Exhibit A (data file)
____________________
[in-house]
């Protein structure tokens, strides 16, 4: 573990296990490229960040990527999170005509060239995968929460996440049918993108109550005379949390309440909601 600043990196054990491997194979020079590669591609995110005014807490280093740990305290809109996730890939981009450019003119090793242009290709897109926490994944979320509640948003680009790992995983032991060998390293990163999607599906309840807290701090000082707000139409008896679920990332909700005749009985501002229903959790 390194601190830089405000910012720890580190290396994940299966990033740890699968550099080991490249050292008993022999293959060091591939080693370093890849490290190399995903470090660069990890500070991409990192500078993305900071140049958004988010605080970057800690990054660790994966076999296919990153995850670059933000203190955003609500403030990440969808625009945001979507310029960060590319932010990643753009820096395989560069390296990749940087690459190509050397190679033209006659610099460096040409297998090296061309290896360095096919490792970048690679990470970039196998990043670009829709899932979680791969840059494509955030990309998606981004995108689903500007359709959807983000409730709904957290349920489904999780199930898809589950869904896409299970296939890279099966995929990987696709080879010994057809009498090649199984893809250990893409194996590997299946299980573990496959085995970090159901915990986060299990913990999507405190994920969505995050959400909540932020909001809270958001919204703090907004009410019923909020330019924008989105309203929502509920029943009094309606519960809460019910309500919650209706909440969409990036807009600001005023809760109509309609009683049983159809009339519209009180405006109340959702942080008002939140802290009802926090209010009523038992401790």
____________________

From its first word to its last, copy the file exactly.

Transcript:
[in-house]
């Protein structure tokens, strides 16, 4: 573990296990490229960040990527999170005509060239995968929460996440049918993108109550005379949390309440909601 600043990196054990491997194979020079590669591609995110005014807490280093740990305290809109996730890939981009450019003119090793242009290709897109926490994944979320509640948003680009790992995983032991060998390293990163999607599906309840807290701090000082707000139409008896679920990332909700005749009985501002229903959790 390194601190830089405000910012720890580190290396994940299966990033740890699968550099080991490249050292008993022999293959060091591939080693370093890849490290190399995903470090660069990890500070991409990192500078993305900071140049958004988010605080970057800690990054660790994966076999296919990153995850670059933000203190955003609500403030990440969808625009945001979507310029960060590319932010990643753009820096395989560069390296990749940087690459190509050397190679033209006659610099460096040409297998090296061309290896360095096919490792970048690679990470970039196998990043670009829709899932979680791969840059494509955030990309998606981004995108689903500007359709959807983000409730709904957290349920489904999780199930898809589950869904896409299970296939890279099966995929990987696709080879010994057809009498090649199984893809250990893409194996590997299946299980573990496959085995970090159901915990986060299990913990999507405190994920969505995050959400909540932020909001809270958001919204703090907004009410019923909020330019924008989105309203929502509920029943009094309606519960809460019910309500919650209706909440969409990036807009600001005023809760109509309609009683049983159809009339519209009180405006109340959702942080008002939140802290009802926090209010009523038992401790």